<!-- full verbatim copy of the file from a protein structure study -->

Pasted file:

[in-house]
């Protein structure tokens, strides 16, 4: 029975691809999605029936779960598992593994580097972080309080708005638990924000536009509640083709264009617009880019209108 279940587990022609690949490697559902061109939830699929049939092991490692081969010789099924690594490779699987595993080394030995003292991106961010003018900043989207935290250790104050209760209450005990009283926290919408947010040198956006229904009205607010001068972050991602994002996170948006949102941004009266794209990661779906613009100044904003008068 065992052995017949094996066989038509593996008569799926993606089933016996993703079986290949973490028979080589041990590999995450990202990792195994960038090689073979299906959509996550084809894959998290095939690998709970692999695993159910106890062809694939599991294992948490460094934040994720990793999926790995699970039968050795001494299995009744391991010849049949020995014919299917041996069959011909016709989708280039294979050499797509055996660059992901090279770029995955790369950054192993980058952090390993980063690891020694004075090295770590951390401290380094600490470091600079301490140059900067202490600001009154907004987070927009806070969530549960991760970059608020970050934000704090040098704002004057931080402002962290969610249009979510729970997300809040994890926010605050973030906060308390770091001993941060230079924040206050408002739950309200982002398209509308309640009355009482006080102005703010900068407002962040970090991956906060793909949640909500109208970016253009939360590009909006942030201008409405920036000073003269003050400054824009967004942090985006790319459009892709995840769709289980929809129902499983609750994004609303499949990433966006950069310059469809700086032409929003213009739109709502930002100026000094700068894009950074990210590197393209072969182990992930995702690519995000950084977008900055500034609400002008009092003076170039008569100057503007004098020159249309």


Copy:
[in-house]
């Protein structure tokens, strides 16, 4: 029975691809999605029936779960598992593994580097972080309080708005638990924000536009509640083709264009617009880019209108 279940587990022609690949490697559902061109939830699929049939092991490692081969010789099924690594490779699987595993080394030995003292991106961010003018900043989207935290250790104050209760209450005990009283926290919408947010040198956006229904009205607010001068972050991602994002996170948006949102941004009266794209990661779906613009100044904003008068 065992052995017949094996066989038509593996008569799926993606089933016996993703079986290949973490028979080589041990590999995450990202990792195994960038090689073979299906959509996550084809894959998290095939690998709970692999695993159910106890062809694939599991294992948490460094934040994720990793999926790995699970039968050795001494299995009744391991010849049949020995014919299917041996069959011909016709989708280039294979050499797509055996660059992901090279770029995955790369950054192993980058952090390993980063690891020694004075090295770590951390401290380094600490470091600079301490140059900067202490600001009154907004987070927009806070969530549960991760970059608020970050934000704090040098704002004057931080402002962290969610249009979510729970997300809040994890926010605050973030906060308390770091001993941060230079924040206050408002739950309200982002398209509308309640009355009482006080102005703010900068407002962040970090991956906060793909949640909500109208970016253009939360590009909006942030201008409405920036000073003269003050400054824009967004942090985006790319459009892709995840769709289980929809129902499983609750994004609303499949990433966006950069310059469809700086032409929003213009739109709502930002100026000094700068894009950074990210590197393209072969182990992930995702690519995000950084977008900055500034609400002008009092003076170039008569100057503007004098020159249309």